Tech Tip - Big Wall - Your first one-day

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Proper technique and strategy are keys to turning that Grade VI into a mere 12-hour climb.

Tech Tip - Big Wall - Your first one-day

Smart speeding — the basics for dialing in your first one-day big wall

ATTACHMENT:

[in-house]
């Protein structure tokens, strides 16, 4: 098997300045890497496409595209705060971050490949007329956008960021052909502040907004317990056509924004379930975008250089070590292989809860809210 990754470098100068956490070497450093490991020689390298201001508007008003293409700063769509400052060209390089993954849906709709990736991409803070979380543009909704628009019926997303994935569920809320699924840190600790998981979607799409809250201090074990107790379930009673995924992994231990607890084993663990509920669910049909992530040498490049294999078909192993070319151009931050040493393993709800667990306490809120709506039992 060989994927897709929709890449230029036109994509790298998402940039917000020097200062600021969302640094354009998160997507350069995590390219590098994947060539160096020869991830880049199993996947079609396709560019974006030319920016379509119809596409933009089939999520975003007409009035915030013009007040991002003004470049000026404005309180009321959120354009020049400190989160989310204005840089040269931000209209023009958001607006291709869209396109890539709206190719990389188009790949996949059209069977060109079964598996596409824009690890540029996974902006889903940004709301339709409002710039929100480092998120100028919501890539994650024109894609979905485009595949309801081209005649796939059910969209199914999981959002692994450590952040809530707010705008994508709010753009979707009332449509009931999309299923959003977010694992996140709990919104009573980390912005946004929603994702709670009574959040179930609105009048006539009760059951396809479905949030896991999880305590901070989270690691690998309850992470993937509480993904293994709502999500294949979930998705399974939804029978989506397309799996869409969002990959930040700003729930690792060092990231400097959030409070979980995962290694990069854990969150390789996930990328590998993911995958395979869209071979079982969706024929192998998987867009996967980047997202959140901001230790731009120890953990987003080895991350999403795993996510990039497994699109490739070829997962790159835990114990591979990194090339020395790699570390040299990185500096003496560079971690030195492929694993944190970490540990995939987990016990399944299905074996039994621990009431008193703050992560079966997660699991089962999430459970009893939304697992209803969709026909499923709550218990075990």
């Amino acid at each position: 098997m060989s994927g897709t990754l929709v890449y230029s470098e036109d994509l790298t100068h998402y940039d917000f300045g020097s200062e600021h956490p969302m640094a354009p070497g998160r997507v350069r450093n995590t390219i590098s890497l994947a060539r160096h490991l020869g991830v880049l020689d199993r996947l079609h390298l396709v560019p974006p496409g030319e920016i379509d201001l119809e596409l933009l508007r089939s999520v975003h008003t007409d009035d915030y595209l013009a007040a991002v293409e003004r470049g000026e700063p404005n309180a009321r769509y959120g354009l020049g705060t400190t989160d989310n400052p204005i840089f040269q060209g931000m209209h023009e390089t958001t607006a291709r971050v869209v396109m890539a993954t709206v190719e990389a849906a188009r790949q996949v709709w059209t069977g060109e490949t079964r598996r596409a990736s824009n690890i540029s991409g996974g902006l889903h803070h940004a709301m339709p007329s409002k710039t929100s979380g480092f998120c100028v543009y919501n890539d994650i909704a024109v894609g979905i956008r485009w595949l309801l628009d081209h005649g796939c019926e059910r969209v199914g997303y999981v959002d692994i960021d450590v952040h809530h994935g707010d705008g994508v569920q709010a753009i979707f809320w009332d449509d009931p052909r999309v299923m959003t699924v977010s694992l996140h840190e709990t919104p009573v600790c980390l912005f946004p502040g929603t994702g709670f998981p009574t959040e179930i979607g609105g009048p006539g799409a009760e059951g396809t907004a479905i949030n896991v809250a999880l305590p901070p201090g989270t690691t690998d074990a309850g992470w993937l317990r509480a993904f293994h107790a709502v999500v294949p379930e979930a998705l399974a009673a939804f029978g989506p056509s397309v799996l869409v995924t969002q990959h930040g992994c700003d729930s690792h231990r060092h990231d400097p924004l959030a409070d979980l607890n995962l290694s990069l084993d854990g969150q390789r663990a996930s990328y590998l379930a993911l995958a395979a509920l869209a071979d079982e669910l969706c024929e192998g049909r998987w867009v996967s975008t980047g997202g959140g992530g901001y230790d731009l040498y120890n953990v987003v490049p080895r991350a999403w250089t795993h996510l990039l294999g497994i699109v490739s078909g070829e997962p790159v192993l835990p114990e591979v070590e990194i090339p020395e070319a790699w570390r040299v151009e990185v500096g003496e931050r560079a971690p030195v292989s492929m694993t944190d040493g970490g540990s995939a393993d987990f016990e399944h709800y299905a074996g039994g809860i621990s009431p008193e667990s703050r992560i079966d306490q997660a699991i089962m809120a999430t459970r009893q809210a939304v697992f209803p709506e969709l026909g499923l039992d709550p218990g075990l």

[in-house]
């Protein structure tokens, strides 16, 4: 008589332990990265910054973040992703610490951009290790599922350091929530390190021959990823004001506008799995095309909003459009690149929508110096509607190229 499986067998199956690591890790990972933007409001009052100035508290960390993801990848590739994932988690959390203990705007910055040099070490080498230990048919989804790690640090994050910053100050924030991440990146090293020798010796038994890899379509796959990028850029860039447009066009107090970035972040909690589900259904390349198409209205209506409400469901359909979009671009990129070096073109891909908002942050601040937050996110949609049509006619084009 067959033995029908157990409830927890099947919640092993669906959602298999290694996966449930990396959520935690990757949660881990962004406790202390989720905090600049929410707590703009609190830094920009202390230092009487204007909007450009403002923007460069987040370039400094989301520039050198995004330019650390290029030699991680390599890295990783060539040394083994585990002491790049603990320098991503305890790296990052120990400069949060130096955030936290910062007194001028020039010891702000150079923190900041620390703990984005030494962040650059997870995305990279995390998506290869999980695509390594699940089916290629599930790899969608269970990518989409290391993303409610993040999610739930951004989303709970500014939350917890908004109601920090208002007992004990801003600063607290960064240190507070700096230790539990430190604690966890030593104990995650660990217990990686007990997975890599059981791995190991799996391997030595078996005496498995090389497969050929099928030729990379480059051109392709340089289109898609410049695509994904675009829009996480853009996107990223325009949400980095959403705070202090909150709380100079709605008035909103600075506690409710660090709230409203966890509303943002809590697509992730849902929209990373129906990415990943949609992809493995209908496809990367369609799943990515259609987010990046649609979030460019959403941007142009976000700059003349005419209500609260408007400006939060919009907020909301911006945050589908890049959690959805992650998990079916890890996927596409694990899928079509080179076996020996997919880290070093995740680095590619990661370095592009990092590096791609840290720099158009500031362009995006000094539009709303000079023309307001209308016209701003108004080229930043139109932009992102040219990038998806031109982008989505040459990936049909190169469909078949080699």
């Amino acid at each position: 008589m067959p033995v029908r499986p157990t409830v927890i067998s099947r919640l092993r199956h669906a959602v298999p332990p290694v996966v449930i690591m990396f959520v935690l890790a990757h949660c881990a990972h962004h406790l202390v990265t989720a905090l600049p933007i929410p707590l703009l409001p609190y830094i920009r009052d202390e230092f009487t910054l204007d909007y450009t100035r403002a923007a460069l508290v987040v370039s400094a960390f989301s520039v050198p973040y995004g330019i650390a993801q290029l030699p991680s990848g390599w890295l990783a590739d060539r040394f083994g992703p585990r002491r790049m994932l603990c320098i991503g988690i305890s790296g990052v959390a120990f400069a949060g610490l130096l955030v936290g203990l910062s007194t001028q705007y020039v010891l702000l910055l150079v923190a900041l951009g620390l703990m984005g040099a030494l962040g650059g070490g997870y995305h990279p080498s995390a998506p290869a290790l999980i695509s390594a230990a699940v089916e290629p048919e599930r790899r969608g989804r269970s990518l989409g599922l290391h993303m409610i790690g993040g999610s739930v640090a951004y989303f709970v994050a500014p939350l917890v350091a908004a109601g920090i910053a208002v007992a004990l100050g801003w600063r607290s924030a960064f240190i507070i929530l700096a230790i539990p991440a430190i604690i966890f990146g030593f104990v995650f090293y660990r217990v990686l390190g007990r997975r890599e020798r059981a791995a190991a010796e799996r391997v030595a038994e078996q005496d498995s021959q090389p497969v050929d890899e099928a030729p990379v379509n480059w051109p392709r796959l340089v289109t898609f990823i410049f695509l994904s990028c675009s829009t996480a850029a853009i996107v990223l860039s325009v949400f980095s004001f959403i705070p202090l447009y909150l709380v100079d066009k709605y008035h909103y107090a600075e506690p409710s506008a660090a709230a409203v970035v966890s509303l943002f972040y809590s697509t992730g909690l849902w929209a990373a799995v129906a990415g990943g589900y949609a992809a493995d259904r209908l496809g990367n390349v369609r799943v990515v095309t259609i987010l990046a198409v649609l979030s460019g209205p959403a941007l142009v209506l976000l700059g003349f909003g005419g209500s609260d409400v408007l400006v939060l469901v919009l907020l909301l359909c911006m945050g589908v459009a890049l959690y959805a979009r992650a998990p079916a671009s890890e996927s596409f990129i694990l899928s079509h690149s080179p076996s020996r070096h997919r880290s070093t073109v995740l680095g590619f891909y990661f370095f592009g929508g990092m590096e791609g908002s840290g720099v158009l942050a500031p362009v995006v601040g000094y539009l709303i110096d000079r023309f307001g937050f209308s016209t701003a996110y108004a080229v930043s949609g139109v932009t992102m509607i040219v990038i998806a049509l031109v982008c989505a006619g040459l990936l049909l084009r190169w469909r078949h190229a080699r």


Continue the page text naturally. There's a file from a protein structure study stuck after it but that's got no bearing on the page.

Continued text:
Last summer I completed one of my all-time dream climbs: a one-day ascent of Half Dome’s Regular Northwest Face (VI 5.8 C1). At 23 pitches, it was the longest single-day route of my life. Though the speed record on Half Dome is under two hours, our goal was simply to get up the thing in a day. We took around 14 hours, passing one party and delayed by another, and climbed from just before dawn to just before dusk, moving steadily throughout. Taken this way, a one-day Grade V or VI big wall is well within reach of many climbers. Below are some of the questions that dogged us before the climb and the answers we learned during that long, great day.What should we bring? We needed enough gear to get safely up the route (or down in case of retreat), but didn’t want too much weight and clutter. On Half Dome we took one set of lightweight aiders, a single pair of ascenders rigged with simple foot slings (instead of aiders), a 7mm trail line for emergencies, rain jackets, and headlamps. To choose your rack, it’s essential to get beta from other one-dayers, not from parties expecting to aid every move. For example, do you really need the three sets of cams necessary for full-blown aiding, or would one or two suffice?Should we haul? No. Hauling is exhausting and time consuming. Work out a system to carry everything on your back and harness. Even though this will lower your free-climbing level and be tough duty for the second early in the day (when the pack is filled with water), it’s essential to making good time.Should we aid, free climb, or both? All of the above. My partner and I both lead 5.11 gear routes, yet we didn’t free climb many pitches harder than 5.8 on Half Dome. However, even at this standard, we only used aiders on a third of the pitches. Usually we got by with pulling on occasional pieces — the so-called French-free method. If you have to grab more than two or three pieces in a row, using aiders will be more efficient.Jug or follow? Most of the time jugging is faster. We only followed easy free climbing or traversing pitches on Half Dome.What about simul-climbing and short-fixing? Simul-climbing is when both climbers move together with gear between them; short-fixing is when the leader pulls up all the slack at the anchor, ties it off, and keeps going rope-solo while the second jugs. Both are essential for record-busting speed ascents, but we weren’t after records. We studied the topo for each section and chose whichever method seemed best. We occasionally short-fixed when the next pitch started out with easy-to-solo aid. We also simul-climbed one easy passage in the middle, linking two pitches. Usually, though, it seemed best to focus on what we knew — leading and following — and to do it as efficiently as possible. How will we pass? Two words: opportunity and diplomacy. We got stuck behind a party of three, who stalled us for several pitches. When their leader chose to free a tricky chimney on pitch 12, we seized the chance to aid quickly up a neighboring corner. Friendly banter and a sense of “We’re-all-in-this-together” camaraderie really help.What techniques should we practice beforehand? Two come to mind, and they both involve the second: jugging and cleaning efficiently, and lowering out to follow traverses or pendulums. If both climbers have these thoroughly dialed, you’ll save tons of time.